When Tony Kanaan isn’t driving a race car, he may very well be running, cycling or swimming.
Kanaan, who won the Indy 500 in 2013, will be driving The American Legion sponsored 48 car during the INDYCAR series. In May, he will return to Indy where he will guide the red, white and blue American Legion car around the famous track.
Kanaan has also completed the signature race in his other sport, finishing the Ironman Triathlon at Kona.
“Winning Indy obviously was my life dream, my childhood dream,” he says. “When you go race a car, you are depending on the equipment, on a team, on so many things that need to go right. When you're talking about an Ironman, you have no excuses. If you do bad, it's on you. Right? To me, the feeling when I crossed the finish line was very different than when I won the 500. I'm not saying it was more or less satisfying, but it was different because that was an achievement that I did on my own. My engine guy didn't have to do anything or my mechanic. It was me. Finally, I did something just me that I didn't rely on anybody else to do it. I would say it was satisfying as winning the 500.”
This October Kanaan will return to Kona, 10 years after completing his first and only Ironman to date.
“I'm training quite a bit for that, trying to, obviously, fit into my schedule with all the other things I have to do,” he said. “After I did the first one, I said I was never going to do it again because it was on my bucket list, and now I've done it. But as slow down a little bit on the INDYCAR side, I have more time to train so I'm going to do it.”
As part of his training, Kanaan has jumped into The American Legion 100 Miles for Hope challenge. The campaign, which runs until Sept. 6, challenges participants to log at least 100 fitness or wellness activities of at least 30 minutes. At the same time, all registration fees, purchases of celebratory merchandise and donations go toward The American Legion Veterans & Children Foundation.
Learn more about joining Kanaan on his journey, the two options for registering and more about 100 Miles for Hope by clicking this link.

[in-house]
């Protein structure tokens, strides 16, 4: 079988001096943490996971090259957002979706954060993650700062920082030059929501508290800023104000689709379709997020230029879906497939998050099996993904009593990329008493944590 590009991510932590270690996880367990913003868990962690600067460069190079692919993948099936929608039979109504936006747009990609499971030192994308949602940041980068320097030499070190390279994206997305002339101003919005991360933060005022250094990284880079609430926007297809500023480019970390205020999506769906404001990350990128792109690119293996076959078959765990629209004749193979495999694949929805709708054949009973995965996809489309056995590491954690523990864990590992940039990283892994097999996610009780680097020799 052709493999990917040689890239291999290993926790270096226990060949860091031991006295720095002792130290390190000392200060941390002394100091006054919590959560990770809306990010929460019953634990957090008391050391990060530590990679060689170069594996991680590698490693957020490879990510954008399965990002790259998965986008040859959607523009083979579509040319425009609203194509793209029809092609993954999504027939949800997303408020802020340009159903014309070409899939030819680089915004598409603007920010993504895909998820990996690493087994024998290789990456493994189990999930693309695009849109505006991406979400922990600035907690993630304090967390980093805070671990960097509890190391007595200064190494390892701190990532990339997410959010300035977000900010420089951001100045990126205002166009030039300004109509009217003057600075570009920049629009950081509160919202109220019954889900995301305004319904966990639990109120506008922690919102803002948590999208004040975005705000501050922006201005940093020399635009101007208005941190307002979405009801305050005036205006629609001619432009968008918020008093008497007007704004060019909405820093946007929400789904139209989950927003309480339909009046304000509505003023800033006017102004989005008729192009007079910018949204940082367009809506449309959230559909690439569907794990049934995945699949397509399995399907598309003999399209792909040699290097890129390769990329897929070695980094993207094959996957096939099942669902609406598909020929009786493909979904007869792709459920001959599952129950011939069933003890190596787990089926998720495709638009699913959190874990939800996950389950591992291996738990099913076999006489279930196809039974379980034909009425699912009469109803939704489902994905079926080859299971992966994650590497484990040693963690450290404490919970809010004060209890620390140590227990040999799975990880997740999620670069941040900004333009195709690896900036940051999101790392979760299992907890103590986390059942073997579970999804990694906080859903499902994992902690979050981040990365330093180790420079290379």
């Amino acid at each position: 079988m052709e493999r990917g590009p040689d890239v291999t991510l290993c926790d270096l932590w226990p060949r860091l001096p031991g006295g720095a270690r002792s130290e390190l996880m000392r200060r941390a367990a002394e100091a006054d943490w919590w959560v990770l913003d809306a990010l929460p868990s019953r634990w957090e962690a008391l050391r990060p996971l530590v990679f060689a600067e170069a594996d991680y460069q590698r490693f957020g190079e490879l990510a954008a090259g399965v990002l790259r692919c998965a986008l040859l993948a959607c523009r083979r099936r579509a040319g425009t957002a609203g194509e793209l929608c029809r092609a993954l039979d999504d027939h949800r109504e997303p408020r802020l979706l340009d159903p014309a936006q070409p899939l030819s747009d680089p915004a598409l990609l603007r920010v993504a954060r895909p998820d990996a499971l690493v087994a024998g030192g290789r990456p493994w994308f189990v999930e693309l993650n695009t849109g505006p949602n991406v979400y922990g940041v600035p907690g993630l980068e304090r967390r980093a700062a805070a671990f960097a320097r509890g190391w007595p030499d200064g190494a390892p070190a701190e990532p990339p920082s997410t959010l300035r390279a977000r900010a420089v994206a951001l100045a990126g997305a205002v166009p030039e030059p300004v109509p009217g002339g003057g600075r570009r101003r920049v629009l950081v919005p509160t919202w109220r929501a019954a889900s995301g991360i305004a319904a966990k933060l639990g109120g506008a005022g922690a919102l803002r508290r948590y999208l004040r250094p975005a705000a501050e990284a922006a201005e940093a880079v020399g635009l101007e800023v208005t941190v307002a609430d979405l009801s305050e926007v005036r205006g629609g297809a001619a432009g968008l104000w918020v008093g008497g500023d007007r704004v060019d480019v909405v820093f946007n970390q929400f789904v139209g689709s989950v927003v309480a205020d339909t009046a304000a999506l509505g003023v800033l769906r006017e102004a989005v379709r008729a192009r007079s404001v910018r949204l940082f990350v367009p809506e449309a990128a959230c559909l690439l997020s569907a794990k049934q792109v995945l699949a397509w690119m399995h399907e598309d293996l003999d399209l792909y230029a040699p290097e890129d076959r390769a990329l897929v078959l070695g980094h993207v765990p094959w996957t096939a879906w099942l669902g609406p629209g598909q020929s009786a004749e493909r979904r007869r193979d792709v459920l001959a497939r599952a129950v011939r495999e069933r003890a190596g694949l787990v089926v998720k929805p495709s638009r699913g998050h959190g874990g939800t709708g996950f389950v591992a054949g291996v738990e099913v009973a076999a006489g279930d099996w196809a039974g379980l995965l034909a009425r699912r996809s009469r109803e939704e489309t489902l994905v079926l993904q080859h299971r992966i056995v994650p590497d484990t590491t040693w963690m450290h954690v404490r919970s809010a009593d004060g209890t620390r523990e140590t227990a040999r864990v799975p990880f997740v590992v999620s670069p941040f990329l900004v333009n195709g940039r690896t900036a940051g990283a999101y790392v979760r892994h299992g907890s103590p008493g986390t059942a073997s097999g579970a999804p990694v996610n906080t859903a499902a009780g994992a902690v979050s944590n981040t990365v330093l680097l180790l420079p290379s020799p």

Whether waiting at the start line at an oval track or on a beach in Hawaii, Kanaan looks forward to racing.
“The toughest part is the training,” he says. “The race, it's the easiest part. I wanted to get into the 100 mile challenge that we're doing because you can find excuses not to train. Look how busy I am with everything else and I still find the time. I'm not saying I'm going to be the fastest guy out there. Not even close to be in the top five guys in my age group, but that's not the point. It’s about finding the time to train and to do something healthy. So the challenge is there and I love it. I can't wait.”
Kanaan started swimming as a youth to build up his shoulders so he could handle the rigors of holding the steering wheel during his early races. As a kid, he already had a bike and quickly found a love of running.
A coach took note and encouraged Kanaan, who was 17 at the time, to try a triathlon.
“That was 30 years ago, triathlon has been in my life,” says Kanaan, who trains between two and four hours a day. “I love running. That became part of my daily routine and now it's a way of living. The triathlon has been part of my regimen to be able to be fit for the race car. I'm not saying you have to be a triathlete to become a race car driver or vice versa, but you need to be fit to be a race car driver.”
A half Ironman is a 1.2-mile swim, then a 56-mile bike ride and then a half marathon, 13.1 miles. A full Ironman would be double each of those distances.
The training builds more than just strength and cardio. It boosts his mental toughness.
“For a normal guy like me, it will take me a lot longer than an INDYCAR race,” he says. “So, basically, going through those struggles, especially in a sport that I don't dominate, right? Because that's not what I do for a living. It makes my mind stronger. When I'm having a hard time in a two-hour INDYCAR race, it's actually not as bad when I'm running my 26.2 miles. The training gets my mind trained to support the heat, the stress and everything else, because you're talking about driving up to 120 miles an hour, pulling five Gs into the corner and the heat and the stress and passing cars, having cars running this close to you. So I use a lot to train my mind.”
It's pretty certain that Kanaan will be the only 100 Miles participant who will also be competing at the Indy 500. But literally anyone can participate in the challenge by walking, cycling, doing yoga, riding a motorcycle or even gardening.
“There are so many benefits of exercise,” he says. “I think you will feel better. You will fight diseases better. We're talking about 30 minutes of your day. There are so many benefits from not just the exercise, but the outside, the environment, the vitamin D and so on. To me, every single human being should be doing something health-wise.”